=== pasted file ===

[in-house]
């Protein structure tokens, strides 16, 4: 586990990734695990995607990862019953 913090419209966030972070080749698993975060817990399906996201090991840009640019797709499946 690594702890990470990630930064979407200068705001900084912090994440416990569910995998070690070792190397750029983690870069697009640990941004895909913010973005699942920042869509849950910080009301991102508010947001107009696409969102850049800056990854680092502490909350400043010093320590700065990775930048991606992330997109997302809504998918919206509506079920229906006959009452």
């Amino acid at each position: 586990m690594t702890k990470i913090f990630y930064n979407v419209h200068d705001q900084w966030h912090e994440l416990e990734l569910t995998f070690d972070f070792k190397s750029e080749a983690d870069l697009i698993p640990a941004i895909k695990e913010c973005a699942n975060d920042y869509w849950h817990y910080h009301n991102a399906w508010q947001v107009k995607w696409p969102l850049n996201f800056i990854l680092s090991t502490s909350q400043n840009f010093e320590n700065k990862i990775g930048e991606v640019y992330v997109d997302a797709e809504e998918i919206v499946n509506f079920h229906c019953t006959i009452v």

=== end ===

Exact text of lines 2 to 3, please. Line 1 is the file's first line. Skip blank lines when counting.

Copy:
């Protein structure tokens, strides 16, 4: 586990990734695990995607990862019953 913090419209966030972070080749698993975060817990399906996201090991840009640019797709499946 690594702890990470990630930064979407200068705001900084912090994440416990569910995998070690070792190397750029983690870069697009640990941004895909913010973005699942920042869509849950910080009301991102508010947001107009696409969102850049800056990854680092502490909350400043010093320590700065990775930048991606992330997109997302809504998918919206509506079920229906006959009452």
């Amino acid at each position: 586990m690594t702890k990470i913090f990630y930064n979407v419209h200068d705001q900084w966030h912090e994440l416990e990734l569910t995998f070690d972070f070792k190397s750029e080749a983690d870069l697009i698993p640990a941004i895909k695990e913010c973005a699942n975060d920042y869509w849950h817990y910080h009301n991102a399906w508010q947001v107009k995607w696409p969102l850049n996201f800056i990854l680092s090991t502490s909350q400043n840009f010093e320590n700065k990862i990775g930048e991606v640019y992330v997109d997302a797709e809504e998918i919206v499946n509506f079920h229906c019953t006959i009452v």